My words about creation and ethics are inspired by Jim Hatley’s work, for example , his essay ‘The Original Goodness of Creation: Monotheism in Another’s Voice’, published in 2012 in the book Facing Nature, edited by William Edelglass, James Hatley & Christian Diehm. The quote from Ed Mooney and Lyman Mower comes from their essay ‘Witness to the Face of a River: Thinking with Levinas and Thoreau’, published in the same book.

Val’s analysis of the respect-use dualism is discussed in recent comments by Russell Edwards and Jim Hatley, and will be the subject of a future essay.

Russell Edwards’ comment (below) contains a link to a remembrance article that Jackie French wrote in which she describes Val’s house building skills (read here).

 

Thinking Like a Mantis?

Is it appropriate to be finding goodness in ecological systems? Many people say ‘no, absolutely not’. ‘We can’t look to nature for guidance in human values’, they say. ‘We are humans, nature is different.’

Mantis, Jaybird (CC)
Mantis, Jaybird (CC)

I had a colleague once who was very keen on this point. He was utterly convinced of his basic view that we cannot and must not try to derive values from nature. His clinching argument was the praying mantis. The reason: because after sex the female kills and eats the male. His shudder was thoroughly genuine!

Well, I have to agree that this is not a good model for human life. From a biological point of view, though, it tells us something interesting about mantises. There are over 2,000 mantis species (Mantodea) on Earth, and in all of them the female lays her eggs and then walks away and leaves them. There is no nurturing of the young. She puts all her effort into building up her strength so that she can lay lots of healthy eggs. And given that a female can lay up to 200 eggs, a lot of food has to pass through that little body.

Gustavo Fernando Durán (CC)
Gustavo Fernando Durán (CC)

Females can eat, for example, sixteen crickets per day, and in addition to their preferred insect food, they are known to eat mice, frogs, birds and newts. In the time of egg-formation, the female has two main needs: to develop her own strength and to attract a partner to fertilise the eggs. Once that is all in place, death is the next step: lay the eggs, walk away, die and be done with it! After eggs and sex both partners are expendable.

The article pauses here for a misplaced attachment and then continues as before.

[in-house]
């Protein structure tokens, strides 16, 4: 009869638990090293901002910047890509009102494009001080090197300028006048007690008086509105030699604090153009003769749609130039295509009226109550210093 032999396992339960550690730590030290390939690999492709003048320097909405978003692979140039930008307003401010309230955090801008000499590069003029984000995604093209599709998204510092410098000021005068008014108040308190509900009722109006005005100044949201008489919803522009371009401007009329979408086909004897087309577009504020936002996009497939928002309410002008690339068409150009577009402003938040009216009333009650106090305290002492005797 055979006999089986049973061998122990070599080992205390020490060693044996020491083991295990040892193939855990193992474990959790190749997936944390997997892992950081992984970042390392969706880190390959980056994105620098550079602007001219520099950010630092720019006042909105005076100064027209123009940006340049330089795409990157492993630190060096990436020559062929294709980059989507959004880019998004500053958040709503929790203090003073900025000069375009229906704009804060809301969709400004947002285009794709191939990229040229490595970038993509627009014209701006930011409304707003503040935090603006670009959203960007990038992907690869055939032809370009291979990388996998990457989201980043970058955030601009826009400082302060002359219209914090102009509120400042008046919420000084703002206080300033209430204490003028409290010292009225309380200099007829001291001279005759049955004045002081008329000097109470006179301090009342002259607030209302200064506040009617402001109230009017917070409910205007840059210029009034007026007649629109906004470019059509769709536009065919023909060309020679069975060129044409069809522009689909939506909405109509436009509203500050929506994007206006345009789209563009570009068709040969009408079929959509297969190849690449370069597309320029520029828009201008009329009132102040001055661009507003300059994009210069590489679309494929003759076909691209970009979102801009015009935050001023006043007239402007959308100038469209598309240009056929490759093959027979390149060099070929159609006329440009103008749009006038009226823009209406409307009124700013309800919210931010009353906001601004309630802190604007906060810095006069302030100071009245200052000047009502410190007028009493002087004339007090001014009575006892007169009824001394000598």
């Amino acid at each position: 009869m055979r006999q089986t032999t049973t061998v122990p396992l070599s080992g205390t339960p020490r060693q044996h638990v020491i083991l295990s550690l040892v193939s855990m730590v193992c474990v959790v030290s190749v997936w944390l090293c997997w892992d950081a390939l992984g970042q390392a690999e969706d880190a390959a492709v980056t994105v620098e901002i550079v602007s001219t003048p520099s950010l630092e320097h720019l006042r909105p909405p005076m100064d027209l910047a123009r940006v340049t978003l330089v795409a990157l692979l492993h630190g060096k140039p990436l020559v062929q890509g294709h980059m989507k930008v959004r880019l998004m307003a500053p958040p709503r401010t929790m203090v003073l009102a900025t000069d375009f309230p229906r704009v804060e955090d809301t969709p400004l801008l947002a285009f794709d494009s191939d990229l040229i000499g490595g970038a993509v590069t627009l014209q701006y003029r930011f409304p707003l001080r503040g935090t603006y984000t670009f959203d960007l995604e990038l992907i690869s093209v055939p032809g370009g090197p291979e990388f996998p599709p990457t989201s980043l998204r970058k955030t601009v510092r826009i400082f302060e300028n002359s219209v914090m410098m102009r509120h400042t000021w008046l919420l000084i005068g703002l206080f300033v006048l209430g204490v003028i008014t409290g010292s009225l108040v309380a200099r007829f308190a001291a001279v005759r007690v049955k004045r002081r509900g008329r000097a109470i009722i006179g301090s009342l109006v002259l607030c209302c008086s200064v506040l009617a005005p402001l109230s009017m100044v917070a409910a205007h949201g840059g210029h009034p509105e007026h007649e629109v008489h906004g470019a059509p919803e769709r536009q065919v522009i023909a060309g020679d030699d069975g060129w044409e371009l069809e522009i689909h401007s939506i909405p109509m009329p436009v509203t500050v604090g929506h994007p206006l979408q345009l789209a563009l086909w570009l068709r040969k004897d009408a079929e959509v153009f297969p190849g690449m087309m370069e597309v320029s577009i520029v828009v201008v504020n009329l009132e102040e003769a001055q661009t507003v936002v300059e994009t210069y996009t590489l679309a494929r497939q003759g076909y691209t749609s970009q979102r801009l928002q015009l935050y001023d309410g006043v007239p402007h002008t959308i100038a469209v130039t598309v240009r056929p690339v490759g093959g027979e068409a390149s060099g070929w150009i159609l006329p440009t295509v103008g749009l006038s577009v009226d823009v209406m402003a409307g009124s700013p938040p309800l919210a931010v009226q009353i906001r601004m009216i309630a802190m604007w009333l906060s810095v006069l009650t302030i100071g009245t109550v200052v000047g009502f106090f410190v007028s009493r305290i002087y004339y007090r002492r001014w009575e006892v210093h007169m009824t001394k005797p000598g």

There is no way humans could live like this even if we wanted to. Our young require years of care. It is true that a child can be raised without a father, but it is equally true that it takes a community to raise a child. We are not alone in requiring social co-operation to raise the young. Many mammals do likewise, and so too do many birds. None of us creatures who care for and socialise our young for long periods of time would be wise to take lessons from mantises.

The meaningful division in this context is not between humans and ‘nature’ but between high levels of care and low levels of care of offspring. Both strategies are viable, but they are in no way interchangeable. Scientists refer to them as the r and K selection strategies. One involves large parental investment and few offspring (K), the other involves large numbers of offspring and little parental investment (r).

The r/K difference positions humans as a ‘K’ type of creature; we are like some creature and unlike others.

To return to the joy of sex mantis-style, recent evidence offers a more complex and therefore more interesting story. For a start, it turns out that female mantises only eat their sexual partners if they are hungry. The experiments that showed cannibalistic females ripping into their mates used mantises that were starving. Research outside the lab in fields and gardens did not discover strong evidence for cannibalism.

Males want to copulate every bit as fiercely as females want to lay strong eggs. If there is to be a new generation, the female needs both nourishment and sex. It is rather a happy adaptation that males can, if necessary, provide both. They actually can continue their sexual activity, and may even copulate more rapidly, when their head has been bitten off!

Mantis sex, Larry Miller (CC)
Mantis sex, Larry Miller (CC)

Most creatures are choosy about who they mate with, and mantises are no exception. Females put out a pheromone to announce that they are ready for males, and then it is up to the guys. Male mantises do approach females cautiously. Scientists describe courtship rituals for some species in which the male comes toward the female waving his antennae and wiggling his abdomen. The two of them stroke each other and then mate, perhaps for up to six hours. However, other species take a fly-in-fly-out approach, with the male arriving, having sex, and departing as rapidly as possible.

Mantis in action, Mike (CC)
Mantis in action, Mike (CC)

Out in the garden mantises are doing what mantises do, but inside a high-powered research institute a scientist shudders at the thought of ruthless and predatory females. The insect femme fatale is a prevalent gender stereotype, and apparently a fearsome one. In her human form, she is a beautiful ball-breaker, intent on destroying men while taking all she can from them. Thanks to feminist analysis we now understand that such gender stereotypes are part of patriarchal power. They rationalise control over women, excluding us from full humanity, and they embed the imagery in the realm of nature where it can seem to be incontrovertible.